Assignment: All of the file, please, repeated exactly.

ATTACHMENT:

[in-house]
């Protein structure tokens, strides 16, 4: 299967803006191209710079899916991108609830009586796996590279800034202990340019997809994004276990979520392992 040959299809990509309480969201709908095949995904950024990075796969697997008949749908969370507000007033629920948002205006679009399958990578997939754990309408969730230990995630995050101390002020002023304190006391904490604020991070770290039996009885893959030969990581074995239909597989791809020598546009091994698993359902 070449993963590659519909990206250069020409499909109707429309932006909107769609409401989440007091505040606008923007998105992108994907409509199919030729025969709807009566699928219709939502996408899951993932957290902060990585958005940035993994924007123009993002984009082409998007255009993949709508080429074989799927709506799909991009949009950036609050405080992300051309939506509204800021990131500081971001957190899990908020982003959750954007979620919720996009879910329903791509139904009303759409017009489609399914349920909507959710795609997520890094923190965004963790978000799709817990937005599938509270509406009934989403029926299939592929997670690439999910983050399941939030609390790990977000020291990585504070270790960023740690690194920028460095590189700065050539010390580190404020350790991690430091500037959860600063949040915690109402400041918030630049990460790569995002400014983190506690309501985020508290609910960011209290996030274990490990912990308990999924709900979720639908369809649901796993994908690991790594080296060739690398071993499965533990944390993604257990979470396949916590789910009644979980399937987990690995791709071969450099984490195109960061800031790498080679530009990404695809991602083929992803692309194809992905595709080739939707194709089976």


[in-house]
């Protein structure tokens, strides 16, 4: 299967803006191209710079899916991108609830009586796996590279800034202990340019997809994004276990979520392992 040959299809990509309480969201709908095949995904950024990075796969697997008949749908969370507000007033629920948002205006679009399958990578997939754990309408969730230990995630995050101390002020002023304190006391904490604020991070770290039996009885893959030969990581074995239909597989791809020598546009091994698993359902 070449993963590659519909990206250069020409499909109707429309932006909107769609409401989440007091505040606008923007998105992108994907409509199919030729025969709807009566699928219709939502996408899951993932957290902060990585958005940035993994924007123009993002984009082409998007255009993949709508080429074989799927709506799909991009949009950036609050405080992300051309939506509204800021990131500081971001957190899990908020982003959750954007979620919720996009879910329903791509139904009303759409017009489609399914349920909507959710795609997520890094923190965004963790978000799709817990937005599938509270509406009934989403029926299939592929997670690439999910983050399941939030609390790990977000020291990585504070270790960023740690690194920028460095590189700065050539010390580190404020350790991690430091500037959860600063949040915690109402400041918030630049990460790569995002400014983190506690309501985020508290609910960011209290996030274990490990912990308990999924709900979720639908369809649901796993994908690991790594080296060739690398071993499965533990944390993604257990979470396949916590789910009644979980399937987990690995791709071969450099984490195109960061800031790498080679530009990404695809991602083929992803692309194809992905595709080739939707194709089976």